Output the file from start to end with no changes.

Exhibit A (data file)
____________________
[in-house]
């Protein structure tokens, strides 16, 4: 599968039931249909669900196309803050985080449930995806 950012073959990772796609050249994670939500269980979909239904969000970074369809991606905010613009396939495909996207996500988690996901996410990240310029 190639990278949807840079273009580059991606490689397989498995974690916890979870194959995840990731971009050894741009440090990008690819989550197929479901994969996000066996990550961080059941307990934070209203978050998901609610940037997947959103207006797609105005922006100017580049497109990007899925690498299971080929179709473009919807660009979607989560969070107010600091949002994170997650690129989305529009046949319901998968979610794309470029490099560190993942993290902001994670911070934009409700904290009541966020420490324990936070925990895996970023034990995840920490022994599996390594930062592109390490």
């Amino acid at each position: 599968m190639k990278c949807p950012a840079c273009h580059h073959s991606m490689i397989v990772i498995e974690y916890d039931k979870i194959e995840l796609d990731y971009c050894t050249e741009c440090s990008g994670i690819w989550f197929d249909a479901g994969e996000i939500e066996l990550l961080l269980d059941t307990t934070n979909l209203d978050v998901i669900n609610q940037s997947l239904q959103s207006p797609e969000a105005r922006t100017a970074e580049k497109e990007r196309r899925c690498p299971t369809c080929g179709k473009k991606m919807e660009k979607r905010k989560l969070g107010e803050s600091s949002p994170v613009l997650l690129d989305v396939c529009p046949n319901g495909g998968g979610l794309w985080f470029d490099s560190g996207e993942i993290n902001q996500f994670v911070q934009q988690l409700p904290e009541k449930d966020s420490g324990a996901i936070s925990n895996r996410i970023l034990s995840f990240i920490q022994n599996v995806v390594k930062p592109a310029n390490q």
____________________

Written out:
[in-house]
């Protein structure tokens, strides 16, 4: 599968039931249909669900196309803050985080449930995806 950012073959990772796609050249994670939500269980979909239904969000970074369809991606905010613009396939495909996207996500988690996901996410990240310029 190639990278949807840079273009580059991606490689397989498995974690916890979870194959995840990731971009050894741009440090990008690819989550197929479901994969996000066996990550961080059941307990934070209203978050998901609610940037997947959103207006797609105005922006100017580049497109990007899925690498299971080929179709473009919807660009979607989560969070107010600091949002994170997650690129989305529009046949319901998968979610794309470029490099560190993942993290902001994670911070934009409700904290009541966020420490324990936070925990895996970023034990995840920490022994599996390594930062592109390490």
């Amino acid at each position: 599968m190639k990278c949807p950012a840079c273009h580059h073959s991606m490689i397989v990772i498995e974690y916890d039931k979870i194959e995840l796609d990731y971009c050894t050249e741009c440090s990008g994670i690819w989550f197929d249909a479901g994969e996000i939500e066996l990550l961080l269980d059941t307990t934070n979909l209203d978050v998901i669900n609610q940037s997947l239904q959103s207006p797609e969000a105005r922006t100017a970074e580049k497109e990007r196309r899925c690498p299971t369809c080929g179709k473009k991606m919807e660009k979607r905010k989560l969070g107010e803050s600091s949002p994170v613009l997650l690129d989305v396939c529009p046949n319901g495909g998968g979610l794309w985080f470029d490099s560190g996207e993942i993290n902001q996500f994670v911070q934009q988690l409700p904290e009541k449930d966020s420490g324990a996901i936070s925990n895996r996410i970023l034990s995840f990240i920490q022994n599996v995806v390594k930062p592109a310029n390490q």